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Claris FileMaker Transaction Scripts | DB Services

For any system with multiple users, transactional scripting is a must to avoid unnecessary bugs. One of the most exciting features of Claris FileMaker 19.6 is the addition of transaction script steps. These transaction script steps are easily one of the most important development features since cURL was introduced. This will allow developers who have already been writing transactional code to write it much faster. Transactional scripting helps ensure that your application is cleaner, more accurate, and free from technical debt. 

What are Transactions?

Transactional scripting in FileMaker means that you do not save any changes until all database record modifications have been completed for a given process. For example, let’s say you wanted to submit an order in a system and have an invoice automatically created. Part of the process may include other tasks like updating inventory counts, sending emails, updating values in the order line item table, etc. 

Transactional scripting means that if everything goes through without error, you can commit the changes and move on. However, if any one thing fails or has an error, the entire process will be rolled back as if nothing ever happened. Previously, this required time-consuming development to create many relationships with huge scripts and specific developer layouts to allow for things like record deleting.

New & Improved Transactions

Let’s introduce the new transaction script steps released in Claris FileMaker 19.6:

  • Open Transaction: Starts the transaction process. All record changes are held in the transaction until a commit or revert transaction occurs. Script steps following the open transaction script will be indented in, similar to the Loop script step. This step has two options that are similar to the commit Records/Requests script step where you can state that when the transaction ends and commits, you have the option to skip data entry validation and/or override ESS locking conflicts.
  • Revert Transaction: Ends the transaction process and returns all records that were modified to their original state. You must specify the condition that must be true in order for the revert to take place. Similar to an Exit Loop If script step setting the next step as the end loop, it will then set the next script step to the commit transaction step. You may also pass a custom error code (between 5000 and 5499) and a custom error message.
  • Commit Transaction: This ends the transaction and commits any changes made, using the settings set in the open transaction script step. This also removes the indent created by the open transaction script step, similar to the End Loop step.
  • More Important Information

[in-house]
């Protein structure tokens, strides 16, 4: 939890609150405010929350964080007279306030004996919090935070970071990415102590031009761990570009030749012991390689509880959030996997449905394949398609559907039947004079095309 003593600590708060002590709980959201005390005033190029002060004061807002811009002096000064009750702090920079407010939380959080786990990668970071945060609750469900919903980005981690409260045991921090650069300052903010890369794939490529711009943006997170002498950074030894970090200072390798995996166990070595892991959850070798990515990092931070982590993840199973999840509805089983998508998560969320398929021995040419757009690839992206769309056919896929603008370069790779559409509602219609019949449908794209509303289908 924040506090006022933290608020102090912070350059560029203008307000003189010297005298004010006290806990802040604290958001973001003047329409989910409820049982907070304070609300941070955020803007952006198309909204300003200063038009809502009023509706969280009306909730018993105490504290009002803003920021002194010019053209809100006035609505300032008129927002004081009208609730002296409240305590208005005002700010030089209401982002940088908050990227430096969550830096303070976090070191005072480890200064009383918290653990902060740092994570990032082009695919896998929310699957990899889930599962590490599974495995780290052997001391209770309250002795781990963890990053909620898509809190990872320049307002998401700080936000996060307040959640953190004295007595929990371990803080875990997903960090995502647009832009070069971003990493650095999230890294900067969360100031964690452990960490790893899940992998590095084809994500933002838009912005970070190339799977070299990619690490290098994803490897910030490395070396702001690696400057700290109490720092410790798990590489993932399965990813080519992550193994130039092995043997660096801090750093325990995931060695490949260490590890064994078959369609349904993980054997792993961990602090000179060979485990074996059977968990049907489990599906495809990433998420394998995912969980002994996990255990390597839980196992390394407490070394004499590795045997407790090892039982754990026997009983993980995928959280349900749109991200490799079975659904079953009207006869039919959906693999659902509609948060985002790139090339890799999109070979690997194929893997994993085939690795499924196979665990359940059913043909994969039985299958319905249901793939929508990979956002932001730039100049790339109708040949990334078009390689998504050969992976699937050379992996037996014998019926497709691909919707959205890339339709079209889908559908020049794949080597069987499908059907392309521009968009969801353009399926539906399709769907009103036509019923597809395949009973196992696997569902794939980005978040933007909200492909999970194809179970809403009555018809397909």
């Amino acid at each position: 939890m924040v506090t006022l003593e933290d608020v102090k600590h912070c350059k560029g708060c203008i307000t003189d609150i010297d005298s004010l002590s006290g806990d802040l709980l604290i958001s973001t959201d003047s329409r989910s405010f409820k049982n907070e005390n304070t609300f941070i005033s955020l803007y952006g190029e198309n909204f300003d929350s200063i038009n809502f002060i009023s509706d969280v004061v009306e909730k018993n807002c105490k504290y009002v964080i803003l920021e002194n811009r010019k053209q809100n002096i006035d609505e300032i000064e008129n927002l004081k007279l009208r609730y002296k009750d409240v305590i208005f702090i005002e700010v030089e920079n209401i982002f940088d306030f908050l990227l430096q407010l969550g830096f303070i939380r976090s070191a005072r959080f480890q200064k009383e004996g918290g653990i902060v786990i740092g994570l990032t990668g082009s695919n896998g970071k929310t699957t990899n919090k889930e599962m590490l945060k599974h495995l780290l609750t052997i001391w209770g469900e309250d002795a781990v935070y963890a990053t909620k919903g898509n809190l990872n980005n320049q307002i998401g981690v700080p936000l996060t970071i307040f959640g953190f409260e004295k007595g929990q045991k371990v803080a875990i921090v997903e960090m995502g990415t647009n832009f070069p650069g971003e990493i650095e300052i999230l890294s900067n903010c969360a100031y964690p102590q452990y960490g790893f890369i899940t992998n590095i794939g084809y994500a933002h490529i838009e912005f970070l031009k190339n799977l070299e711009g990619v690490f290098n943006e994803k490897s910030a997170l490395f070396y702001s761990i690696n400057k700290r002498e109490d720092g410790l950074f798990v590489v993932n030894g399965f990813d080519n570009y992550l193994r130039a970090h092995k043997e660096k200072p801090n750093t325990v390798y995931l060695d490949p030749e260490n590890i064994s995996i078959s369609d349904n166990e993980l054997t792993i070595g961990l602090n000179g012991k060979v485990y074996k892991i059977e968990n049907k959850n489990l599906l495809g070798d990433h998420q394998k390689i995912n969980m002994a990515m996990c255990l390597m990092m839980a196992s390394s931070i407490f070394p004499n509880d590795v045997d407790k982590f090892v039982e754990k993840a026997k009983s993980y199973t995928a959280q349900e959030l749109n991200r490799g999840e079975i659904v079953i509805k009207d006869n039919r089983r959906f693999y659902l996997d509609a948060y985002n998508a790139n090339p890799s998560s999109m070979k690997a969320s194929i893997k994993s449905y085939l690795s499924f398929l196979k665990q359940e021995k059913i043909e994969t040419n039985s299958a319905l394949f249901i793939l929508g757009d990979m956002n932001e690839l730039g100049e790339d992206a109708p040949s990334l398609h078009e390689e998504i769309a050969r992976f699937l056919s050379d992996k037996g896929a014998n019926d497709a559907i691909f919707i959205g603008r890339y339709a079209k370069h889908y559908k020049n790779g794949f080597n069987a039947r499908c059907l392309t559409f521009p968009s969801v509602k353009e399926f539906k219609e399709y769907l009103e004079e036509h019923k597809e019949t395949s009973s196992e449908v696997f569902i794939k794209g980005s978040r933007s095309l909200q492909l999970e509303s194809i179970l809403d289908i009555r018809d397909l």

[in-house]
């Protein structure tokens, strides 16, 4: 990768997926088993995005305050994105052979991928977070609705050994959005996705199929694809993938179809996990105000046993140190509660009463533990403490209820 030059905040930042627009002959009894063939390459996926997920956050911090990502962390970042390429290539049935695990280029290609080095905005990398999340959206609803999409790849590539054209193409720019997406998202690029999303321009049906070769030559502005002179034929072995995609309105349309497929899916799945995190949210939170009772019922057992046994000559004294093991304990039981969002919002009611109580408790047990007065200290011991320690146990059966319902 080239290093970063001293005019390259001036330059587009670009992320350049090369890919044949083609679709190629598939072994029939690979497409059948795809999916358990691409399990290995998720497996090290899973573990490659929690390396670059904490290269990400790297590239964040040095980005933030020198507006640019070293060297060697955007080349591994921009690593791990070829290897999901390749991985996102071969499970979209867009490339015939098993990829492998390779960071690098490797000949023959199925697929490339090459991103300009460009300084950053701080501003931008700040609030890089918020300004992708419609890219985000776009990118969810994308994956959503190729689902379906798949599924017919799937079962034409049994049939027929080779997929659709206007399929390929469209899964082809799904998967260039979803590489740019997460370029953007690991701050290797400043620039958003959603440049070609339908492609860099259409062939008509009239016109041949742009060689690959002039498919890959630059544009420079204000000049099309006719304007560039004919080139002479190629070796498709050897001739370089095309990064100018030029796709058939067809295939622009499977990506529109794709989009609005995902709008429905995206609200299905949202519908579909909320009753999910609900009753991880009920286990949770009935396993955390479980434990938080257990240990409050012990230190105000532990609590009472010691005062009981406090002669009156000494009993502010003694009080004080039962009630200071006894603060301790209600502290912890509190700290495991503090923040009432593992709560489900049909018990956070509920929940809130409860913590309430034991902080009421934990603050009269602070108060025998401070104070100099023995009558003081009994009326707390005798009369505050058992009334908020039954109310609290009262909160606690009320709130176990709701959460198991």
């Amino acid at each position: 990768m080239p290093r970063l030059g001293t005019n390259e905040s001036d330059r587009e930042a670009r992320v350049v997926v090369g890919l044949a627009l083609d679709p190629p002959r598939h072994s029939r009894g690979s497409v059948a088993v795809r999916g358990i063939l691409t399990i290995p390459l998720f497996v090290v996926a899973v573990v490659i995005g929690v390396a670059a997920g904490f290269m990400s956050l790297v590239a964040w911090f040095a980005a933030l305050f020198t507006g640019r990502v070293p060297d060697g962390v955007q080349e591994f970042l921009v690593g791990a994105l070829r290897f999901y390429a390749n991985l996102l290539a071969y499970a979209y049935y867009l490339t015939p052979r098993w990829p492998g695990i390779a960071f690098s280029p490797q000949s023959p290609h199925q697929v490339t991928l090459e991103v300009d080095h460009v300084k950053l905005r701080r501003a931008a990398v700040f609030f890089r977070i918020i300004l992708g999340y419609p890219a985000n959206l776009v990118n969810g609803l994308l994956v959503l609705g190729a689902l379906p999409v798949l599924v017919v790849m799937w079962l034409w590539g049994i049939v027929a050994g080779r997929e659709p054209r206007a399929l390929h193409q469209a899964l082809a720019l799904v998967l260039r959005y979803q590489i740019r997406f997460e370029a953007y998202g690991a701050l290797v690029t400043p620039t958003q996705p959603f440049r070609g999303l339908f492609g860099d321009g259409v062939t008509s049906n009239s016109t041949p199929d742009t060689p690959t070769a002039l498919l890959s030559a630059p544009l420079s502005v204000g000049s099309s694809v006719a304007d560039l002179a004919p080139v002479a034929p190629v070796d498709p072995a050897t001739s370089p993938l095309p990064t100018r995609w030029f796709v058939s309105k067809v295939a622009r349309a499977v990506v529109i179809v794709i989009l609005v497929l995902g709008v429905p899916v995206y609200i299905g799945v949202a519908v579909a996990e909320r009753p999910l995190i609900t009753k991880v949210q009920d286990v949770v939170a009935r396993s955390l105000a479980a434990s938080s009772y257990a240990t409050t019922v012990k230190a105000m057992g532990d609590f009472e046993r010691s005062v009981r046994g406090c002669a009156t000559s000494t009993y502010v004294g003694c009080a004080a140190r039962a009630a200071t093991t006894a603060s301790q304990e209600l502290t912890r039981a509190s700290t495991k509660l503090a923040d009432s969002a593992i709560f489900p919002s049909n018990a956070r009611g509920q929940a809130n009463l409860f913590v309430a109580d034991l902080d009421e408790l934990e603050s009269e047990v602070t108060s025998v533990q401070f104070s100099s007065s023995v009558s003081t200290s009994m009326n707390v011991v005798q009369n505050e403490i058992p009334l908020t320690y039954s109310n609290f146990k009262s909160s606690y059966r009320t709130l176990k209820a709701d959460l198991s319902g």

Above is everything you need to know to get started, but here are a few tips and tricks about the specific behavior of the new functionality:

  • Changes are still only tracked within the TO where the change was made. This means if you make changes to a line item table from a line item layout, you will not see those changes on the parent layout through a relationship until the transaction is committed.
  • Finds will always search on record data prior to an open transaction. If you delete a record, and do a find on that record all within one open transaction, that record can be within the found set of records. 
  • Use Get ( LastError ) and Get ( LastErrorDetail ) to get the custom code and message from the Revert Transaction script step.
  • Some script step errors will automatically revert the transaction and set the next script step to the commit transaction step.
  • Every Open Transaction must have the corresponding Commit Transaction within the same script.
  • You can not have an Open Transaction within another Open Transaction. That includes subscripts. 
  • You can not have a Revert Transaction or a Commit Transaction on their own. That includes subscripts.
  • To optimize performance, make sure you have developer layouts for you to navigate to that do not have any slow-performing objects on them (unstored calculations, summary fields, etc).
  • Enter find more before navigating to a layout to do a find. This will ensure you do not load any record data unnecessarily.
  • Use Get ( TransactionOpenState ) to programmatically determine if you are currently in a transaction or not.
  • The data layer in FileMaker is still king. If you have a process that needs to go through a lot of records or make a lot of CRUD (create, read, update, delete) events across many records/tables, relationship-based scripting will perform better. 
  • Conclusion

    Transactional scriptwriting is incredibly important and should be built into any system. Errors happen. All the time. Your application needs to be prepared to handle those errors when they do occur. With the new transaction script steps, that is now faster and easier than ever to do. If you need help updating your system to use transactional scripting, contact our team at DB Services.

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